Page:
By Teddy Swain
I first crossed paths with BRIDGE Housing during preliminary site investigations at a property in Oakland which my partner and I were preparing to take to market. Nearby our site there were some large mixed-use buildings which had recently completed construction and, as part of our initial due diligence, we researched them. Come to find out, BRIDGE housing was the developer of the affordable component and was also, in effect, the master planner for nearly the entire city block along with several other market-rate developers. The project was so large that discovering this opened my eyes to the size, scale, and complexity of some of the affordable housing projects we read about in the paper. I reached out to Brad Wiblin, Executive Vice President of BRIDGE Housing, to hear about their experience at this location, and of course pitch our site. We weren’t able to make a deal happen but I was able to convince Brad to share some of his many insights into the affordable housing industry.
Brad has 26 years of experience building affordable housing and has been with BRIDGE since he took the job after grad school. He has a wealth of knowledge in the non-profit housing space and was kind enough to break down some of the most complex aspects of how affordable housing gets envisioned, built, and paid for.
In your 26 years at the organization, how have you seen BRIDGE change?
BRIDGE was sort of big for its britches back then but really, we were only in the Bay Area at the time. Part of my initial role turned out to be moving to Southern California and opening an office. So, I took my laptop and a box full of business cards and it turned out to be really good timing. San Diego at the time had a big inclusionary program and we were able to come in and solve a lot of the home builders’ problems and we built 2,000-3,000 units. I came to learn that I really related to the home builders on the market rate side; I thought that when I came out of grad school, I would end up working for one of them. Our presence in San Diego led to us opening another office in Orange County and then five years ago I started going up to Portland and finding opportunities in that market. We hired staff and that turned out to be really good timing as well. So I’ve seen the organization grow from the Bay Area to more of a West Coast organization.
BRIDGE Housing as an organization is involved in the acquisition, ground up development, and long-term management of low income housing. Is that correct?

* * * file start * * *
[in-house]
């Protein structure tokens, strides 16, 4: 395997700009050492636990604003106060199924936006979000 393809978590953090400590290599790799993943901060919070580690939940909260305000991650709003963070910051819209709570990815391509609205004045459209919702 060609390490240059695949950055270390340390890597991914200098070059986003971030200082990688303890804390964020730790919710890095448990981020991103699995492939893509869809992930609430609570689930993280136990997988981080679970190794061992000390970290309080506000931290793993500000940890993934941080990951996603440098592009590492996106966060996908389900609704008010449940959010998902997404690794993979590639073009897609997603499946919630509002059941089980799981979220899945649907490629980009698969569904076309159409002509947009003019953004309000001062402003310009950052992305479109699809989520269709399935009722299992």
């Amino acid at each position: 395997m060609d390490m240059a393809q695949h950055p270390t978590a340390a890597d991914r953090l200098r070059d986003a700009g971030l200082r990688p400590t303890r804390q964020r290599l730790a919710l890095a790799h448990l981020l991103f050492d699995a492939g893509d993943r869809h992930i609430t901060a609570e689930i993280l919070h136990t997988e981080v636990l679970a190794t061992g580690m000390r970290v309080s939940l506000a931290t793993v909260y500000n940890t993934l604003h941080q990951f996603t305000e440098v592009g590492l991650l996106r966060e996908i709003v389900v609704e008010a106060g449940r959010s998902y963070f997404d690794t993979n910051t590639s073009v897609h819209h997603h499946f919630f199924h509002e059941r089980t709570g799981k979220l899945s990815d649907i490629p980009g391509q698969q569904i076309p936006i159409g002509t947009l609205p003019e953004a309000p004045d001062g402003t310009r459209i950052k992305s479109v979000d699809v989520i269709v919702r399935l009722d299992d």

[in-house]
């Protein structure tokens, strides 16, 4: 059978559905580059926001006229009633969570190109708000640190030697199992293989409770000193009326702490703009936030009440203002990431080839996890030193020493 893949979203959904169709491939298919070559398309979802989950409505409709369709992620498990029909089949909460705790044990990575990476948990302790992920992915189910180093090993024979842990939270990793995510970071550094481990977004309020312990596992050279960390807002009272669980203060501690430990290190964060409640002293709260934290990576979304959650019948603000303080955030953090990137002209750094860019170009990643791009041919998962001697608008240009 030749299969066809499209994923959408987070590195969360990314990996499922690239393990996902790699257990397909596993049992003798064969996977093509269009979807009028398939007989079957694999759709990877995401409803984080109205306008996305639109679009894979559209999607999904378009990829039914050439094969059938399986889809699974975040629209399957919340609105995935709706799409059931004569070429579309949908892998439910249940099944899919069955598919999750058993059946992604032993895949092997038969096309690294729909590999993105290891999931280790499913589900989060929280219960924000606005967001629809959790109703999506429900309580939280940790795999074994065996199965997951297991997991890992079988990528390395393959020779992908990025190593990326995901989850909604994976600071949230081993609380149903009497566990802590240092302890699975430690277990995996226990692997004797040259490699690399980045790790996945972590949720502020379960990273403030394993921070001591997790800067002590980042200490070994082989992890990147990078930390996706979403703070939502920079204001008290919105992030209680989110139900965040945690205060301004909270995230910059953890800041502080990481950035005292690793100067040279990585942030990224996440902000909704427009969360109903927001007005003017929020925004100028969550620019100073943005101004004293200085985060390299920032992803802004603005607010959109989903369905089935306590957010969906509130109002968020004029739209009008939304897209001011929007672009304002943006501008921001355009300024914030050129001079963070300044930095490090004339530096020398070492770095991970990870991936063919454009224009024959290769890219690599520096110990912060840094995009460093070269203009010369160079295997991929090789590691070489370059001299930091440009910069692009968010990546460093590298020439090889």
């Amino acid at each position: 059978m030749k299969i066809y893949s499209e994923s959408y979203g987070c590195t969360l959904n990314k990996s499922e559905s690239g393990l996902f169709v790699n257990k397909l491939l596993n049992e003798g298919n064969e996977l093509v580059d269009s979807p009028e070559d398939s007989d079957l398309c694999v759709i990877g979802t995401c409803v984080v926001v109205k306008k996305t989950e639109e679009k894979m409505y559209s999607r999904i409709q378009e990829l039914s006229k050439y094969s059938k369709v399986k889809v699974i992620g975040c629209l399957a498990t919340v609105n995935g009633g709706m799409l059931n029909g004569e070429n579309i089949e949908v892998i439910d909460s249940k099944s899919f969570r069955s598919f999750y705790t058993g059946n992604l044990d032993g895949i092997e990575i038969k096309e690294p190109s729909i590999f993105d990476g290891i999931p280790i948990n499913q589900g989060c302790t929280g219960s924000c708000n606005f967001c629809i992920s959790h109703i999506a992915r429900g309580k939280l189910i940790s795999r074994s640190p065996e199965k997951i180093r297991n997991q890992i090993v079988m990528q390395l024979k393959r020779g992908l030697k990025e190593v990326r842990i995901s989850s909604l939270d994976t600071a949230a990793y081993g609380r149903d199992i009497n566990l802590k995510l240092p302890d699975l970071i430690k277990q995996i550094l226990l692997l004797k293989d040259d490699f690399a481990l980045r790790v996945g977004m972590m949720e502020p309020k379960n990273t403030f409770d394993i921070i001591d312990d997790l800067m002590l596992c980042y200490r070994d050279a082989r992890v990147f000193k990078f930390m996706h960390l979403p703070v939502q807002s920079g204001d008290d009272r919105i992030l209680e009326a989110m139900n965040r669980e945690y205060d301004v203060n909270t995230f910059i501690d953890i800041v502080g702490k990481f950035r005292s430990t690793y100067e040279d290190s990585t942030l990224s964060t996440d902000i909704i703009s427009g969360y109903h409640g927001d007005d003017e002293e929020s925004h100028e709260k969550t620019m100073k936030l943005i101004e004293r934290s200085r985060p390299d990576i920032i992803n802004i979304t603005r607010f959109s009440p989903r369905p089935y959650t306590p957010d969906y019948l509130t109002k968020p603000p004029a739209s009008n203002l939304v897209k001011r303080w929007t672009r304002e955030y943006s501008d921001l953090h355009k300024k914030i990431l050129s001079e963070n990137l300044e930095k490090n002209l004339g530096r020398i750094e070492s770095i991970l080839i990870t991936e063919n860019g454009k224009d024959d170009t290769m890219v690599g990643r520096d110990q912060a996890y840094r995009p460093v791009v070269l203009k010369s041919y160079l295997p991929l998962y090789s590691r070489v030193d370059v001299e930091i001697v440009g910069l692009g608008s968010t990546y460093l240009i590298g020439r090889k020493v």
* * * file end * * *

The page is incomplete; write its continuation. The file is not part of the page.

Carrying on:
Yes and that might be a flaw or a real asset, it’s hard to say sometimes. We rarely ever sell anything; in 37 years we’ve sold two buildings, but that’s changing a bit now. We are really looking at our portfolio and trying to be selective. We own a couple of outlier projects that we’ve built over the years and we are looking at potentially being a seller of some of those outliers.
We really are a developer in the DNA of BRIDGE. The whole mission when this adventure started was quantity, quality, and affordability. So the idea was to build as much as we could build and our board has kept their foot on the gas pedal throughout this time. We have 11 buildings under construction right now. The cyclical nature of the funding we receive tends to lump these projects together at different points in the cycle and unfortunately, we haven’t been able to flatten the curve on that throughout all these years.
So with 11 buildings under construction in the midst of a pandemic, how has your outlook changed, if at all?
We were really lucky that we were considered an essential business from day one. So all of our buildings were more or less able to maintain their rough schedule and stay under construction without the fits and starts that a lot of other job sites had to deal with. In general we are seeing that everything is on pace; it is just running generally about a month behind.
We are constantly trying to fill our pipeline. I run our business development team and I am trying to feed this machine which is voracious in its expectations. We just finished entitling 1,100 units in the city of San Francisco on a pretty unique piece of land known as The Balboa Reservoir. Avalon Bay is our partner on that one and that’s a 50/50 deal. They’re going to build 550 market rate units and we’ll build 550 affordable units. On our side we’re bringing in some affordable housing partners like Habitat For Humanity and Mission Housing and they also will build a piece. Right now, I am trying to figure out how to finance $25MM worth of infrastructure so that we can get vertical on that building hopefully by 2022.
Let’s touch on the financing side of things because from the outside looking in it can be a bit opaque and confusing to understand. Can you take us through how these deals are financed?
Yeah it is a little bit opaque from the outside. I have a home builder friend of mine who calls it secret sauce. He wasn’t a finance wonk and won’t try to attempt to understand. He just picks up the phone and calls me saying, ‘Hey Brad, can you bring some of that secret sauce over here!’. That secret sauce really revolves around the low-income housing tax credit. BRIDGE is a non-profit – we don’t have a tax appetite so we will sell these tax credits to a variety of investor types. The banks are all big investors because not only do they buy the tax credit but they want to provide construction loans and it’s a robust business for all of the large banks. They also get CRA credit for doing it and they make money along the way.
What is the affordable housing gap?